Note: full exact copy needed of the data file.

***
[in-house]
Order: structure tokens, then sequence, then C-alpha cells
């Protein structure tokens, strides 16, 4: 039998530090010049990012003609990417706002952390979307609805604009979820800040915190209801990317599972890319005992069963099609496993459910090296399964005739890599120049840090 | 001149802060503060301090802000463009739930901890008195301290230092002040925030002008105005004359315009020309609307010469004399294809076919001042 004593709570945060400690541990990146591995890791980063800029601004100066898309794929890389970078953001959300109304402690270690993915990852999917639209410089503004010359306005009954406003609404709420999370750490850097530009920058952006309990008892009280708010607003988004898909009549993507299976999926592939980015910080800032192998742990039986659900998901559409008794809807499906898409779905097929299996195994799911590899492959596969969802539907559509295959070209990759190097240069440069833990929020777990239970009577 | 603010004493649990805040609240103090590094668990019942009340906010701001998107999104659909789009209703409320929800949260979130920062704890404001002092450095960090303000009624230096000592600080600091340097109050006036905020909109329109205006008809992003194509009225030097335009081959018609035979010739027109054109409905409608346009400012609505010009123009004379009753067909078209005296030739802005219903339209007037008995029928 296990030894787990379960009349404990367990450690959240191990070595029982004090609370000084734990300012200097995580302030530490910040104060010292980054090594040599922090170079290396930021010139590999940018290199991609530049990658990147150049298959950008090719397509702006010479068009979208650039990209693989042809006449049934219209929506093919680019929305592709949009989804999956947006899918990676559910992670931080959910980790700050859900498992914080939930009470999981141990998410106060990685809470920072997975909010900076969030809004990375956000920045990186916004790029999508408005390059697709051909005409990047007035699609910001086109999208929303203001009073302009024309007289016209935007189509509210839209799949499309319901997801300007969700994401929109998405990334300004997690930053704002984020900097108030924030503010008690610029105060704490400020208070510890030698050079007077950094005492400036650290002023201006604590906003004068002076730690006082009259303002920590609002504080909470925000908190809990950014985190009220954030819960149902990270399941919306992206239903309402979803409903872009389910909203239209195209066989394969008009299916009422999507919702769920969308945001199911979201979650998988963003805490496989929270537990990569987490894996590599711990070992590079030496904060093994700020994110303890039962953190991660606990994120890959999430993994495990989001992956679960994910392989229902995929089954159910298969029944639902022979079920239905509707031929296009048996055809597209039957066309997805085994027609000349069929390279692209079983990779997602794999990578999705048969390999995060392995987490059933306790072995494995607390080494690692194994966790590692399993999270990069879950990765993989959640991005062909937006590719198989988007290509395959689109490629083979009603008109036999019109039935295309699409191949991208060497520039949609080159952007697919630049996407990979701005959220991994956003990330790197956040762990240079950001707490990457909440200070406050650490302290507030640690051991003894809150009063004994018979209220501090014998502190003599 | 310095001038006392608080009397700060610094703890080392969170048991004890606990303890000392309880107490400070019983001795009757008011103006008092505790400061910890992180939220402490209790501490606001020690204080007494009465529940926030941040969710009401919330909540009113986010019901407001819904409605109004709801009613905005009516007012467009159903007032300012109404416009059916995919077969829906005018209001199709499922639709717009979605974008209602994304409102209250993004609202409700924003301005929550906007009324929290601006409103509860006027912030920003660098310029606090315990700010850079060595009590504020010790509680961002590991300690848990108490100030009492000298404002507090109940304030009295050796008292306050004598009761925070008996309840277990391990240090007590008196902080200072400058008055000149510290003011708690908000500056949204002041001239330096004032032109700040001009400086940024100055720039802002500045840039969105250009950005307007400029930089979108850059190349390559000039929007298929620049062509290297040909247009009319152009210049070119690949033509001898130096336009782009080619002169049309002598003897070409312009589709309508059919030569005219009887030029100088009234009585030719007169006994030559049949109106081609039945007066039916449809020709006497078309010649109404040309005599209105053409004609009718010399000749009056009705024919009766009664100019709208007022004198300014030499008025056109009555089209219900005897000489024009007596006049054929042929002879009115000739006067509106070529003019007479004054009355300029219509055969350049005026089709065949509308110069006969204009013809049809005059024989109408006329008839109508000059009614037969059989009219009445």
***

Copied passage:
[in-house]
Order: structure tokens, then sequence, then C-alpha cells
């Protein structure tokens, strides 16, 4: 039998530090010049990012003609990417706002952390979307609805604009979820800040915190209801990317599972890319005992069963099609496993459910090296399964005739890599120049840090 | 001149802060503060301090802000463009739930901890008195301290230092002040925030002008105005004359315009020309609307010469004399294809076919001042 004593709570945060400690541990990146591995890791980063800029601004100066898309794929890389970078953001959300109304402690270690993915990852999917639209410089503004010359306005009954406003609404709420999370750490850097530009920058952006309990008892009280708010607003988004898909009549993507299976999926592939980015910080800032192998742990039986659900998901559409008794809807499906898409779905097929299996195994799911590899492959596969969802539907559509295959070209990759190097240069440069833990929020777990239970009577 | 603010004493649990805040609240103090590094668990019942009340906010701001998107999104659909789009209703409320929800949260979130920062704890404001002092450095960090303000009624230096000592600080600091340097109050006036905020909109329109205006008809992003194509009225030097335009081959018609035979010739027109054109409905409608346009400012609505010009123009004379009753067909078209005296030739802005219903339209007037008995029928 296990030894787990379960009349404990367990450690959240191990070595029982004090609370000084734990300012200097995580302030530490910040104060010292980054090594040599922090170079290396930021010139590999940018290199991609530049990658990147150049298959950008090719397509702006010479068009979208650039990209693989042809006449049934219209929506093919680019929305592709949009989804999956947006899918990676559910992670931080959910980790700050859900498992914080939930009470999981141990998410106060990685809470920072997975909010900076969030809004990375956000920045990186916004790029999508408005390059697709051909005409990047007035699609910001086109999208929303203001009073302009024309007289016209935007189509509210839209799949499309319901997801300007969700994401929109998405990334300004997690930053704002984020900097108030924030503010008690610029105060704490400020208070510890030698050079007077950094005492400036650290002023201006604590906003004068002076730690006082009259303002920590609002504080909470925000908190809990950014985190009220954030819960149902990270399941919306992206239903309402979803409903872009389910909203239209195209066989394969008009299916009422999507919702769920969308945001199911979201979650998988963003805490496989929270537990990569987490894996590599711990070992590079030496904060093994700020994110303890039962953190991660606990994120890959999430993994495990989001992956679960994910392989229902995929089954159910298969029944639902022979079920239905509707031929296009048996055809597209039957066309997805085994027609000349069929390279692209079983990779997602794999990578999705048969390999995060392995987490059933306790072995494995607390080494690692194994966790590692399993999270990069879950990765993989959640991005062909937006590719198989988007290509395959689109490629083979009603008109036999019109039935295309699409191949991208060497520039949609080159952007697919630049996407990979701005959220991994956003990330790197956040762990240079950001707490990457909440200070406050650490302290507030640690051991003894809150009063004994018979209220501090014998502190003599 | 310095001038006392608080009397700060610094703890080392969170048991004890606990303890000392309880107490400070019983001795009757008011103006008092505790400061910890992180939220402490209790501490606001020690204080007494009465529940926030941040969710009401919330909540009113986010019901407001819904409605109004709801009613905005009516007012467009159903007032300012109404416009059916995919077969829906005018209001199709499922639709717009979605974008209602994304409102209250993004609202409700924003301005929550906007009324929290601006409103509860006027912030920003660098310029606090315990700010850079060595009590504020010790509680961002590991300690848990108490100030009492000298404002507090109940304030009295050796008292306050004598009761925070008996309840277990391990240090007590008196902080200072400058008055000149510290003011708690908000500056949204002041001239330096004032032109700040001009400086940024100055720039802002500045840039969105250009950005307007400029930089979108850059190349390559000039929007298929620049062509290297040909247009009319152009210049070119690949033509001898130096336009782009080619002169049309002598003897070409312009589709309508059919030569005219009887030029100088009234009585030719007169006994030559049949109106081609039945007066039916449809020709006497078309010649109404040309005599209105053409004609009718010399000749009056009705024919009766009664100019709208007022004198300014030499008025056109009555089209219900005897000489024009007596006049054929042929002879009115000739006067509106070529003019007479004054009355300029219509055969350049005026089709065949509308110069006969204009013809049809005059024989109408006329008839109508000059009614037969059989009219009445």